Workers Laying Pipe In Britain Discover Grisly Remains Of Roman-Era Human Sacrifice Victims
When engineers were tasked with the routine laying of water pipes in Oxfordshire, England, they likely did not expect to find a nearly 3,000-year-old settlement, Iron Age and Roman-era tools — and dozens of Neolithic skeletons.
According to CNN, the remains of 26 people were found at the site, many of which were likely victims of ritualistic human sacrifice. One of the victims had their skull placed by their feet. Another, a woman, had her feet cut off and her arms tied behind her back.
Meanwhile, the tools unearthed ranged across a variety of historical periods but were certainly thousands of years old — before the Romans invaded Britain.
According to The Telegraph, evidence of animal carcasses and household items such as knives, pottery, and a comb, were also found.
As for the human remains, archaeologists are confident these unfortunate victims belonged to the same community that helped create the Uffington White Horse — a prehistoric sculpture made of chalk, found on a nearby hill.
“These findings open a unique window into the lives and deaths of communities we often know only for their monumental buildings, such as hillforts or the Uffington White Horse,” said Paolo Guarino, project officer at Cotswold Archaeology.
“The results from the analysis of the artifacts, animal bones, the human skeletons, and the soil samples will help us add some important information to the history of the communities that occupied these lands so many years ago.”
All of the unearthed evidence has since been removed and taken in by experts for forensic investigation. The engineers who stumbled upon this substantial find were conducting engineering work on behalf of a Thames Water project focused on protecting a local chalk stream.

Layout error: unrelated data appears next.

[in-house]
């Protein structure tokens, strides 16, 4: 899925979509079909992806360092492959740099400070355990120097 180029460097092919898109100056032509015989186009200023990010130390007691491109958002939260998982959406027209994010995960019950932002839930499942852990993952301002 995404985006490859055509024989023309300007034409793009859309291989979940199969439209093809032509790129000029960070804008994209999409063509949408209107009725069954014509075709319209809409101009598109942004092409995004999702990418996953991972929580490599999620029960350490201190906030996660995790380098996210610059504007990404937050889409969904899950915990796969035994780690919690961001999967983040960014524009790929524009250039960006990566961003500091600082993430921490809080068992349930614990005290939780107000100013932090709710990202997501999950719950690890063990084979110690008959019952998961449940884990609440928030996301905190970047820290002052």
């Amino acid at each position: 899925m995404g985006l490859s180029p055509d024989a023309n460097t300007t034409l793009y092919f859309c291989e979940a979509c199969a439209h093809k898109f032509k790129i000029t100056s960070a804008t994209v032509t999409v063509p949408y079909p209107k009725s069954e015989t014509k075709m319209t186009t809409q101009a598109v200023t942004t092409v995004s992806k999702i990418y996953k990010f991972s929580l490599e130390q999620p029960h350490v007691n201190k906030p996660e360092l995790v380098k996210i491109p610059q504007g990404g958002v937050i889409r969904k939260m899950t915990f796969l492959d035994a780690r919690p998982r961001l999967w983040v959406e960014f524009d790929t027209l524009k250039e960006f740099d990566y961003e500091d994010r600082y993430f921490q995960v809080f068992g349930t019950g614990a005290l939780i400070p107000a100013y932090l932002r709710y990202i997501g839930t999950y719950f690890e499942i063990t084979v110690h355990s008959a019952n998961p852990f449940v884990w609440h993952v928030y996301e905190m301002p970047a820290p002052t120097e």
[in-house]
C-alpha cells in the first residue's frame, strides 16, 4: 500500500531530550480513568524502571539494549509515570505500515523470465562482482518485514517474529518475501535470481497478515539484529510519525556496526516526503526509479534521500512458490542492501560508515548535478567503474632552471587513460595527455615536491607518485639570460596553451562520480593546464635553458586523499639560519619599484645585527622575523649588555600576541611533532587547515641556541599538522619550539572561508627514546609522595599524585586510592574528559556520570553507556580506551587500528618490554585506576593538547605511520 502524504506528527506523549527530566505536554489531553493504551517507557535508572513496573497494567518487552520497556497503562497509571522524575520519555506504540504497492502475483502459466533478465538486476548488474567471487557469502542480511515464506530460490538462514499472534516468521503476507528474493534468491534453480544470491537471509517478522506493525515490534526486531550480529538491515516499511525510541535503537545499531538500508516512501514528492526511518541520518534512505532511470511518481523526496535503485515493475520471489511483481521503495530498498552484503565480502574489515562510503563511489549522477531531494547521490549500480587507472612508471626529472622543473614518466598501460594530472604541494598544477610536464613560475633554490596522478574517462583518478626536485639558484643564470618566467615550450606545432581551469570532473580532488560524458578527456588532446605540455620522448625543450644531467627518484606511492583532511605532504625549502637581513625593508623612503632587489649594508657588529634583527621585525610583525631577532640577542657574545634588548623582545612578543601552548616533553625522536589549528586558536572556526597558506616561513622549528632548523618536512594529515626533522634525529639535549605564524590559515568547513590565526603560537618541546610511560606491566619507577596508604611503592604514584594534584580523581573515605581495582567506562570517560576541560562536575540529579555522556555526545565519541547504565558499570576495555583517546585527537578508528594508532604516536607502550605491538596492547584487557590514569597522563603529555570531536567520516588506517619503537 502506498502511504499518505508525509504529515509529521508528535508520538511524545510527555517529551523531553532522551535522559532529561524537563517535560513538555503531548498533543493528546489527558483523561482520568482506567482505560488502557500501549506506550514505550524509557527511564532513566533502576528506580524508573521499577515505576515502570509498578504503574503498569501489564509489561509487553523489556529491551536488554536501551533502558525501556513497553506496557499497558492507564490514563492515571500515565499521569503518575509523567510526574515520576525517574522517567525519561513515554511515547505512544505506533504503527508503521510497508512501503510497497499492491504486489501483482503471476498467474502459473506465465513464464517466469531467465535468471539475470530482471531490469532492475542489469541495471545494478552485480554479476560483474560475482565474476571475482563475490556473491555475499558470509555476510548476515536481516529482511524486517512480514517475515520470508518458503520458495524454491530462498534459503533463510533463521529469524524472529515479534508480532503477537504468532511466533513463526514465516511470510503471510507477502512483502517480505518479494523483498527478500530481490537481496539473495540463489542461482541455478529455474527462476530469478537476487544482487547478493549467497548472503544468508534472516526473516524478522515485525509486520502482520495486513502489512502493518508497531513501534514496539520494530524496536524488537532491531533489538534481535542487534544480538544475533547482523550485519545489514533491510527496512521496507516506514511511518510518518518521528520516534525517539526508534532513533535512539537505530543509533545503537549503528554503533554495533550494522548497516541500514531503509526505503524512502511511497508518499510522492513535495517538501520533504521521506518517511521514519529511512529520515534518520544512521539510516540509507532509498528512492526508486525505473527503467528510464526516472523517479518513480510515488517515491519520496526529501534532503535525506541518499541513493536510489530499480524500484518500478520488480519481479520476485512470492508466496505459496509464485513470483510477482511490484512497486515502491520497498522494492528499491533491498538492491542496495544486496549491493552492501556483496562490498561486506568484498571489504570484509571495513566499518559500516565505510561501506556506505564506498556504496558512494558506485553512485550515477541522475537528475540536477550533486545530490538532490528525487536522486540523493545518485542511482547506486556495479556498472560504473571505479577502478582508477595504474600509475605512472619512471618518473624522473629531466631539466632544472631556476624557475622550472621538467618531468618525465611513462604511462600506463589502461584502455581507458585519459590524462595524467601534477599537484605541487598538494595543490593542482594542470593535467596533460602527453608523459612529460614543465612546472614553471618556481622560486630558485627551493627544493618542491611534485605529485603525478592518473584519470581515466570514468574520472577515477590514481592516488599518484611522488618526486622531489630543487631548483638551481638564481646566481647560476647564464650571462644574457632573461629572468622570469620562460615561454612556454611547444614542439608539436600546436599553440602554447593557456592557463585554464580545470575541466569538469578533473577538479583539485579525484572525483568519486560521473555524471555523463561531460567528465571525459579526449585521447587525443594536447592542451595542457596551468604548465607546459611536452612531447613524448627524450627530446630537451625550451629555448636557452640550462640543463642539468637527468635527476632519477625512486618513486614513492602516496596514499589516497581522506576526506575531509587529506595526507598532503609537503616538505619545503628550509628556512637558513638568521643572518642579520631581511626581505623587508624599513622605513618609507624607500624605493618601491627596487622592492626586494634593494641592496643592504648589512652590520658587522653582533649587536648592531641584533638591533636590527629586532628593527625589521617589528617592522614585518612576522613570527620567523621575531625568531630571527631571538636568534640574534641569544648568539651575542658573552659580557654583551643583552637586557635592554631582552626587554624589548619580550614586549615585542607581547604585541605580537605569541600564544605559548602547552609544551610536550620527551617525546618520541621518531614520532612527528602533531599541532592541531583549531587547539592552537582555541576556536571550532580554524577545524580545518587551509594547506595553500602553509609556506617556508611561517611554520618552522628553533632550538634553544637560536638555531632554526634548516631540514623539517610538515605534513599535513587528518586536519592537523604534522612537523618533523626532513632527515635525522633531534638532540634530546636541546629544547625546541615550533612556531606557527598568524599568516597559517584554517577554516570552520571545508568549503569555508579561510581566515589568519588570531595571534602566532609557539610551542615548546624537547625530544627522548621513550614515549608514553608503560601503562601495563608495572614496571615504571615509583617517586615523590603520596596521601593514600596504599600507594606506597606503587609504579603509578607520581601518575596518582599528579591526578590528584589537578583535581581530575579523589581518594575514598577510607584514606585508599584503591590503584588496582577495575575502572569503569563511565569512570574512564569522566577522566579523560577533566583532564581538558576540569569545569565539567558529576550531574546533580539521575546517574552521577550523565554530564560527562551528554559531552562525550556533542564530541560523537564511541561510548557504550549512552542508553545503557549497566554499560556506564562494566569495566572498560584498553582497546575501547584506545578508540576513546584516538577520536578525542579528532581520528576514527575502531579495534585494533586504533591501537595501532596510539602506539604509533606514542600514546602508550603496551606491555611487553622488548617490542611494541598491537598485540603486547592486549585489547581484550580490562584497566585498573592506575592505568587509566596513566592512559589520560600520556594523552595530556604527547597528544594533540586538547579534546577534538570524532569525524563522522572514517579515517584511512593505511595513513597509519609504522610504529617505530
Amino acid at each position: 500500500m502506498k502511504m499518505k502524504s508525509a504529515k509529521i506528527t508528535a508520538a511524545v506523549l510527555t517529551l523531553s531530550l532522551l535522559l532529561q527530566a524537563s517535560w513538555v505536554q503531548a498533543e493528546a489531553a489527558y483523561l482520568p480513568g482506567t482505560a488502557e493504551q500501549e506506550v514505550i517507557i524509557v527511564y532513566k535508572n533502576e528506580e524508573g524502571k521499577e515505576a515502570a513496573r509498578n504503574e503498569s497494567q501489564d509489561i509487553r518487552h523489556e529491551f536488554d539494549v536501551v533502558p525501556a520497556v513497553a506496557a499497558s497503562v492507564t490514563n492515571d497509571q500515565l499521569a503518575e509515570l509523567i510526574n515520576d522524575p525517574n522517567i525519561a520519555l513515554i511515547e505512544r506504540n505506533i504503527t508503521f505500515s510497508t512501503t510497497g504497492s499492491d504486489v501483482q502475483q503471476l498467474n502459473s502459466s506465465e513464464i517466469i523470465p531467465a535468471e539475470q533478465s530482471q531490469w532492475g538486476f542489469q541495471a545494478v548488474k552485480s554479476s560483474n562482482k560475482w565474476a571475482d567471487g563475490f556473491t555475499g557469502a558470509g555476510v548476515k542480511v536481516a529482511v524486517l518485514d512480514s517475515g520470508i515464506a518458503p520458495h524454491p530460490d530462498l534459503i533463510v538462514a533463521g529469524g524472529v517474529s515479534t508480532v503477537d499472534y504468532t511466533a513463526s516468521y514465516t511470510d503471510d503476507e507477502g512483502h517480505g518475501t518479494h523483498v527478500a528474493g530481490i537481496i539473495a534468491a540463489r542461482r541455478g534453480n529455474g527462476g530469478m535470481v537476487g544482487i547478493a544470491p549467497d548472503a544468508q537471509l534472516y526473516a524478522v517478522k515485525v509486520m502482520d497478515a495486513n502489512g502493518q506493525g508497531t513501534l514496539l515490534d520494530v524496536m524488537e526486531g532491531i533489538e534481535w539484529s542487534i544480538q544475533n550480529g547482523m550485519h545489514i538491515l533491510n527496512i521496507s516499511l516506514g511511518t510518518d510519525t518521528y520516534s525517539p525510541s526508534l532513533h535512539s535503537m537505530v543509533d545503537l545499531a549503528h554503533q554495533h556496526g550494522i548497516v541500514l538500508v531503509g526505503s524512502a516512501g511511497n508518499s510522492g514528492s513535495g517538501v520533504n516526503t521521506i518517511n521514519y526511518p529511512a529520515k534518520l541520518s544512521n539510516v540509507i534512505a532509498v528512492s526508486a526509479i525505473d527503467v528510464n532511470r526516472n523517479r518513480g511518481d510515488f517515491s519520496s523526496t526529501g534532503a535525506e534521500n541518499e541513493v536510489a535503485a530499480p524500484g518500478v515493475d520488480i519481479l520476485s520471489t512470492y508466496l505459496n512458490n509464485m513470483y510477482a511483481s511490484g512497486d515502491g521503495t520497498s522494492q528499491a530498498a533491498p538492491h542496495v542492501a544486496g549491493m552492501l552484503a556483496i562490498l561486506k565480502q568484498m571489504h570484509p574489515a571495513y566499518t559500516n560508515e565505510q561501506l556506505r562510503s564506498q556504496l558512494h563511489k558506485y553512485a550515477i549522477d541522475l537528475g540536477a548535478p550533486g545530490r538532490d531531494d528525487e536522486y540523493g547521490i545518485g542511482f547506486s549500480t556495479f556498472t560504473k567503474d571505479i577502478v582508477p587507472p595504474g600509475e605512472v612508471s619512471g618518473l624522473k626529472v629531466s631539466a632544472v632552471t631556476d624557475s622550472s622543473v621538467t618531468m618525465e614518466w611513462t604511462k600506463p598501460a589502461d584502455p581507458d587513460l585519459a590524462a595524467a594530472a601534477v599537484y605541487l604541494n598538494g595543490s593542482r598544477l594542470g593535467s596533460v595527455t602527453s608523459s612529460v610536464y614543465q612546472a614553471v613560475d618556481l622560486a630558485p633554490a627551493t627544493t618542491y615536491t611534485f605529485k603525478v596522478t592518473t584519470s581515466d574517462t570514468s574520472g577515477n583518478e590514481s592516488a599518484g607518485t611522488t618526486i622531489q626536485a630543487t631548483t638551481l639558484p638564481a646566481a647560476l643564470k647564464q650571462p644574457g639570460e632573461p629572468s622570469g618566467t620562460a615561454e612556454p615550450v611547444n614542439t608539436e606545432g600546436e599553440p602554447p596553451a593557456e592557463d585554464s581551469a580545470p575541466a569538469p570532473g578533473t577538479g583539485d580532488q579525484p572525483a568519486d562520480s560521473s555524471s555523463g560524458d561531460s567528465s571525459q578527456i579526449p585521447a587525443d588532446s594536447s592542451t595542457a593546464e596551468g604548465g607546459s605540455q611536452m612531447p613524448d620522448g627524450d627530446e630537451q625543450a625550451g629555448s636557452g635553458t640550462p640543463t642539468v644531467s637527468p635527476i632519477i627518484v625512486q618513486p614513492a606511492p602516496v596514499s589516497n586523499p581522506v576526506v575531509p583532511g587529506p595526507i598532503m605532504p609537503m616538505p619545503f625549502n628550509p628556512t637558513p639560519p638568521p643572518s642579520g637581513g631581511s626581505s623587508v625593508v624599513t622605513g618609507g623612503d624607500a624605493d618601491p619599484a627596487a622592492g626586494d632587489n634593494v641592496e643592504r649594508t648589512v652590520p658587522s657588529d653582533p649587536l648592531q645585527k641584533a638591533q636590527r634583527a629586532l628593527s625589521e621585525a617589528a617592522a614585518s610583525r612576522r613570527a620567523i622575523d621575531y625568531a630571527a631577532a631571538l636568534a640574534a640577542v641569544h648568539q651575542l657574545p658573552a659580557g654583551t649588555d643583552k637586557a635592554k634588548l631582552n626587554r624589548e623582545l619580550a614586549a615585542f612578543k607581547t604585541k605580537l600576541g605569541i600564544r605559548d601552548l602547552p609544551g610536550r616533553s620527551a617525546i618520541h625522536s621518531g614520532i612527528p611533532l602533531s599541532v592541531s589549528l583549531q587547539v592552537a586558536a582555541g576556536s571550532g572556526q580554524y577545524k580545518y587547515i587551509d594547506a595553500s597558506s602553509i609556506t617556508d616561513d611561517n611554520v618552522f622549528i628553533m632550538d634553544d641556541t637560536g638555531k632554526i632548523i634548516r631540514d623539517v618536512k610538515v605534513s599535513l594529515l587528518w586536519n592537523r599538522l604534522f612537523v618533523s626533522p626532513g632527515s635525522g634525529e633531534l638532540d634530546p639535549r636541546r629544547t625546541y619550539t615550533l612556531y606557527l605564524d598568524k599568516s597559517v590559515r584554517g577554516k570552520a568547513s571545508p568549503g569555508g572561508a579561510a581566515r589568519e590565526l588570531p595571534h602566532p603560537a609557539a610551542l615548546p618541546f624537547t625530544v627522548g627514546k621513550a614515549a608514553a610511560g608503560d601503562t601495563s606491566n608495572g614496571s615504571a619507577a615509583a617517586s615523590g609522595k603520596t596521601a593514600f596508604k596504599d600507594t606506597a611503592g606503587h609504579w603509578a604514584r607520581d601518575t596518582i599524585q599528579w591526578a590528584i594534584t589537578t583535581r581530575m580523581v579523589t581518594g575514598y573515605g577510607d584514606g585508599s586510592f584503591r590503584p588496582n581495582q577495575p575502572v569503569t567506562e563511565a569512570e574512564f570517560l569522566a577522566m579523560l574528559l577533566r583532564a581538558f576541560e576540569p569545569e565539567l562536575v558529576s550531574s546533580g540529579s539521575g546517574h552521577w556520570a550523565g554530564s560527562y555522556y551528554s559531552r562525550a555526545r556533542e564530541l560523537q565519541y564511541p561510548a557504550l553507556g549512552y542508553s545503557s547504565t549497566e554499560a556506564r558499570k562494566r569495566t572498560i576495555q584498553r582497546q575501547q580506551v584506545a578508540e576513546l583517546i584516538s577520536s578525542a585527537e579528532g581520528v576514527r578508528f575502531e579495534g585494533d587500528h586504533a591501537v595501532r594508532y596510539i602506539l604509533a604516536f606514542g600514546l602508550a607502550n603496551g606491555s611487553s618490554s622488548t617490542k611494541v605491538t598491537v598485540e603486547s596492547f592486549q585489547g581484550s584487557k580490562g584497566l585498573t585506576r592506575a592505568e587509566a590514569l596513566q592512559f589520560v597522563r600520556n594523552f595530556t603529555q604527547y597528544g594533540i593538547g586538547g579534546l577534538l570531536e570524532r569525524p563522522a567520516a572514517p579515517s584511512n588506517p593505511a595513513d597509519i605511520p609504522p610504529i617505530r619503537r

Neil Holbrook, Cotswold Archaeology chief executive, said the discoveries “provided a glimpse into the beliefs and superstitions of people living in Oxfordshire before the Roman conquest.
Evidence elsewhere suggests that burials in pits might have involved human sacrifice.”
“The discovery challenges our perception about the past, and invites us to try to understand the beliefs of people who lived and died more than 2,000 years ago,” said Holbrook.
This news follows that of an incident in which two Danish workers found a medieval sword in a sewer.
But as for this latest find, it’s certainly added substantial insight to our previous understanding of the time period in question. Human sacrifice and ritualistic burial practices, for instance, can now arguably be considered as a standard custom of that region during that time.
Fortunately, the right people are hard at work at extracting as much functional information from the discovered artifacts and human remains as possible. Hopefully, there will be even more illuminating data to share in the near future.